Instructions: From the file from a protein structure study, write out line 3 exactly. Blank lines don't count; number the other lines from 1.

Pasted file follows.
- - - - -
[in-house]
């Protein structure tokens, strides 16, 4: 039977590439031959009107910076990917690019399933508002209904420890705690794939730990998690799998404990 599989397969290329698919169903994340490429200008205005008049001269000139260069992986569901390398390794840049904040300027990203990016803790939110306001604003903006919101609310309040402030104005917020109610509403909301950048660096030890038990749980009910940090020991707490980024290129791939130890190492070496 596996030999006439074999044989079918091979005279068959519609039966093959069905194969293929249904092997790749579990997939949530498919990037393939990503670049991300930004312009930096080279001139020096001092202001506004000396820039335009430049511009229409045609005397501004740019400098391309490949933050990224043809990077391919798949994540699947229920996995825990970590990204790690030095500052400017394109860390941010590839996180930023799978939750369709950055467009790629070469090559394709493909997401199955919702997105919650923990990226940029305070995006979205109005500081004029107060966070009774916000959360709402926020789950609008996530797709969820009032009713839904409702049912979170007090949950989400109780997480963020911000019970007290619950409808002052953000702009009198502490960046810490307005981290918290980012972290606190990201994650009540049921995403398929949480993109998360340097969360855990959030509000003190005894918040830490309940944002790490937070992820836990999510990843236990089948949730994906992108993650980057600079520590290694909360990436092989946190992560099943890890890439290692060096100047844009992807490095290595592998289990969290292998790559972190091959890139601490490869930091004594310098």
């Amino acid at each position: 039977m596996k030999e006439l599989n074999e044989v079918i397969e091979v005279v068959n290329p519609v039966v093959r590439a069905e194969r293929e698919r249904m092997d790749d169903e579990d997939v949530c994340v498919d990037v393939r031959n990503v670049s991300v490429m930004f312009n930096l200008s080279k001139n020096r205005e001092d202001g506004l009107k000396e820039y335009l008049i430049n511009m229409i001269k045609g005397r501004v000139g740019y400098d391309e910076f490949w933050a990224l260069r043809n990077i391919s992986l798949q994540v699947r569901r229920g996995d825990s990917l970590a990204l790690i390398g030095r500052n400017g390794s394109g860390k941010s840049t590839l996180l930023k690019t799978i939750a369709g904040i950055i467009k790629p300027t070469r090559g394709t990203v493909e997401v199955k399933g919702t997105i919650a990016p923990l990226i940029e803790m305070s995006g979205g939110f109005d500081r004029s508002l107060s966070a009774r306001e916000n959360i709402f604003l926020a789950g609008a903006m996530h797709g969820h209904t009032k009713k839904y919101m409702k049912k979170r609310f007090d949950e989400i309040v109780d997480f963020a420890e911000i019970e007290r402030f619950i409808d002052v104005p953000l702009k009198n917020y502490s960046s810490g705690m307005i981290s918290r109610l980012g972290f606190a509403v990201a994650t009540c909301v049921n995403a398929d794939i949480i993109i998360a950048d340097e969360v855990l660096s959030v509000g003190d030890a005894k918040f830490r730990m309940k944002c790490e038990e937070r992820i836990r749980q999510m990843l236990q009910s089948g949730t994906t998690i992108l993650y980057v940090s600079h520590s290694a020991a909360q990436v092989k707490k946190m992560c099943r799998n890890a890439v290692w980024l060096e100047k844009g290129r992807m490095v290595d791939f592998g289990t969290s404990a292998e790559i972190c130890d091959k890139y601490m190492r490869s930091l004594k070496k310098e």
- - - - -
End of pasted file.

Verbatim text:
């Amino acid at each position: 039977m596996k030999e006439l599989n074999e044989v079918i397969e091979v005279v068959n290329p519609v039966v093959r590439a069905e194969r293929e698919r249904m092997d790749d169903e579990d997939v949530c994340v498919d990037v393939r031959n990503v670049s991300v490429m930004f312009n930096l200008s080279k001139n020096r205005e001092d202001g506004l009107k000396e820039y335009l008049i430049n511009m229409i001269k045609g005397r501004v000139g740019y400098d391309e910076f490949w933050a990224l260069r043809n990077i391919s992986l798949q994540v699947r569901r229920g996995d825990s990917l970590a990204l790690i390398g030095r500052n400017g390794s394109g860390k941010s840049t590839l996180l930023k690019t799978i939750a369709g904040i950055i467009k790629p300027t070469r090559g394709t990203v493909e997401v199955k399933g919702t997105i919650a990016p923990l990226i940029e803790m305070s995006g979205g939110f109005d500081r004029s508002l107060s966070a009774r306001e916000n959360i709402f604003l926020a789950g609008a903006m996530h797709g969820h209904t009032k009713k839904y919101m409702k049912k979170r609310f007090d949950e989400i309040v109780d997480f963020a420890e911000i019970e007290r402030f619950i409808d002052v104005p953000l702009k009198n917020y502490s960046s810490g705690m307005i981290s918290r109610l980012g972290f606190a509403v990201a994650t009540c909301v049921n995403a398929d794939i949480i993109i998360a950048d340097e969360v855990l660096s959030v509000g003190d030890a005894k918040f830490r730990m309940k944002c790490e038990e937070r992820i836990r749980q999510m990843l236990q009910s089948g949730t994906t998690i992108l993650y980057v940090s600079h520590s290694a020991a909360q990436v092989k707490k946190m992560c099943r799998n890890a890439v290692w980024l060096e100047k844009g290129r992807m490095v290595d791939f592998g289990t969290s404990a292998e790559i972190c130890d091959k890139y601490m190492r490869s930091l004594k070496k310098e």